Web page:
I always think how crazy it is that in a second your life can change. That was the case in May. Lucas and I were at a CrossFit competition in Mankato when my phone rang. It was my mom and I couldn’t answer it as we were heading to compete, but I knew that there likely wasn’t a happy reason for that call as my mom knew we were competing and wouldn’t be calling to chat.
When I finally got to listen to the message she told me that my dad was in the ER as he had been extremely weak, short of breath, and his hemoglobin was 6. That meant he was bleeding from somewhere. They transfused him and started the hunt. We have a strong family history of colon cancer on that side so I was relieved when they ruled that out. What they found on the endoscopy wasn’t such great news. Mom told me they found 2 nodules on his esophagus and one was bleeding causing a slow leak which caused his hemoglobin to drop over time. He was losing more than he could make. They biopsied the nodules and we waited.
When the doctor called dad to discuss the results he informed him it “didn’t look good” and sent him for a chest CT. I asked Dad to call his doctor to get the actual biopsy report, but hearing “this doesn’t look good” usually means cancer. He was referred to Iowa City, but Dad wanted to go to Mayo and he had to wait a couple of weeks to get his appointment.
The biopsy showed that he has adenocarcinoma, which is one of 2 types of esophageal cancer. It’s becoming more prevalent and is more common in men. In Dad’s case it was caused by silent acid reflux.
This is why I had asked for prayers a few weeks back, but didn’t give more info at that time as we just didn’t know exactly what we were dealing with or what treatment would look like.
The first appointment at Mayo was a gastroenterologist that went over his cancer type and treatment options. He would need another CT of the chest and abdomen, a PET scan and an endoscopic ultrasound for staging. He was also referred to the thoracic surgeon and oncology/radiation.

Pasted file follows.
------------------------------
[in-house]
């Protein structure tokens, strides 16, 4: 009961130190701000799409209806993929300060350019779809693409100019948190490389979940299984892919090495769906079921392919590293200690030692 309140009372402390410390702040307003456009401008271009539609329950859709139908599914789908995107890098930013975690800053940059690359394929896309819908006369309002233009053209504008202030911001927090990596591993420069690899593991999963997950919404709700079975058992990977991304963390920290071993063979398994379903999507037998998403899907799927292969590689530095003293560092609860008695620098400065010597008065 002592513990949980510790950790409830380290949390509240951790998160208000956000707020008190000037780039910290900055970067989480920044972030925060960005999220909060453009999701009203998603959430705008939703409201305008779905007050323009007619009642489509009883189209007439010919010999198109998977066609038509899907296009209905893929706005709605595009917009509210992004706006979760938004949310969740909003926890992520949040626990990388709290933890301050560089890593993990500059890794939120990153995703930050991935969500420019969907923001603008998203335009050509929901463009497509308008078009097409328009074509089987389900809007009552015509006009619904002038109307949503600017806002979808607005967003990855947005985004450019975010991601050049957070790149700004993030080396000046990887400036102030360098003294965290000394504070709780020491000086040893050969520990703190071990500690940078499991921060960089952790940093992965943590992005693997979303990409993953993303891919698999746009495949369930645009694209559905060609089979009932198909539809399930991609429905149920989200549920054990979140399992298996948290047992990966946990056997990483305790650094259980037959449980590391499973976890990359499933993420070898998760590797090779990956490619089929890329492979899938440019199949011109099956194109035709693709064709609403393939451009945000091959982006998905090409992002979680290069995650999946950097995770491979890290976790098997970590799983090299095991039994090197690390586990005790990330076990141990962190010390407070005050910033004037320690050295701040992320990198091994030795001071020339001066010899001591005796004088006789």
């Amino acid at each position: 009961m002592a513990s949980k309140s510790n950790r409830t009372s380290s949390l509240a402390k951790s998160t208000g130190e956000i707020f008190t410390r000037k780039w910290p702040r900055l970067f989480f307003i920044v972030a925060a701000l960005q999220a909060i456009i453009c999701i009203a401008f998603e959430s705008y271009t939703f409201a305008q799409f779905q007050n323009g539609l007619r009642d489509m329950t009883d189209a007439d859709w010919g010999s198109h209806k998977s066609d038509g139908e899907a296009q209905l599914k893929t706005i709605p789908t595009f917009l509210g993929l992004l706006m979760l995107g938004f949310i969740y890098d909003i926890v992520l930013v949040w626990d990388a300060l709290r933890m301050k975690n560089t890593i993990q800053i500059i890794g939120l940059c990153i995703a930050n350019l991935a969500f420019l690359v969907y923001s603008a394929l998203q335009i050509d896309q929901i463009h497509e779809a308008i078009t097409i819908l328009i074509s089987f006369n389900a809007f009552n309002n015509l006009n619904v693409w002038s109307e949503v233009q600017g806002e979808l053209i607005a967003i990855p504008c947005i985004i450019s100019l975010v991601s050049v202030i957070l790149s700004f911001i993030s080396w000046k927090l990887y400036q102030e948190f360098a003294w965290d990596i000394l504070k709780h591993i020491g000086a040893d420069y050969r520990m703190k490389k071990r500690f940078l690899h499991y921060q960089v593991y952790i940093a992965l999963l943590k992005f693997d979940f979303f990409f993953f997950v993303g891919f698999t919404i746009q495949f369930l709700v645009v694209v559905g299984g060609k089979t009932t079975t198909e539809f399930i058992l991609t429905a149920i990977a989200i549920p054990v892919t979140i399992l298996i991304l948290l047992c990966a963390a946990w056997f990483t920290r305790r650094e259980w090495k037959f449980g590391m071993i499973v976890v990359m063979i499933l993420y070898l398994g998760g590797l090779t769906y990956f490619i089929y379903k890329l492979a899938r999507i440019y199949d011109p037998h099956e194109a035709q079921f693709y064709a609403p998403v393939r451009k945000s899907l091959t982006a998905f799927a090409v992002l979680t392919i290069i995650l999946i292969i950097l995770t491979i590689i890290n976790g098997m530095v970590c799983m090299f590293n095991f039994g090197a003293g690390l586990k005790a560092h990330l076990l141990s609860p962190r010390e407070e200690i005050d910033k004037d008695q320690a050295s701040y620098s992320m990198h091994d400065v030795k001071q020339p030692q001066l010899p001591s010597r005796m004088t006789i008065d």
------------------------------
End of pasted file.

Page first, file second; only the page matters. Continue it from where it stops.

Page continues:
The repeat endoscopy unfortunately showed that the cancer had gone into the muscle of the esophagus which would eliminate the surgical option of just scooping the cancer out. With this being the case if surgery was considered he would need a full removal of the esophagus and they would reattach his stomach up close to his throat.
The following week we went back to see the surgeon who discussed the surgical option, but noted that he would be a difficult surgical case due to other health conditions.
At this point there had been a lot of information given and there are a lot of doctors involved. I am thankful that we live close to Mayo that I can make the trek down there to go to the appointments. I cannot imagine navigating this information without someone with some healthcare knowledge to act as an advocate through all of this.
A little less than 2 weeks later we met with the Radiologist who will be doing the radiation and the medical oncology team. He will be doing a proton beam radiation Monday through Friday for 5-5.5 weeks. Chemo will be weekly to help weaken the cancer cells to make them more susceptible to the radiation. After that treatment he will have another PET scan to make sure the cancer hasn’t spread in-between the last one and after radiation and chemo.
Two days later we met with another Gastroenterologist to make sure his liver which has fatty deposits on it would be able to handle the treatments and they are going to do one more test to see how much “pliability” his liver has to determine if there is any cirrhosis.
We ended that day with dates to start radiation treatment and to go over the repeat endoscopy they did that morning to be able to know exactly where the 2 tumors are for radiation. They also took a biopsy of the lymph nodes that were enlarged and we are waiting for those results.
Cancer treatment carries a lot of unknowns in terms of how well it’s going to work. It is always strange walking the halls of Mayo Clinic as I have vivid memories of those halls when Elijah was a new baby and we were there for my mom’s breast cancer.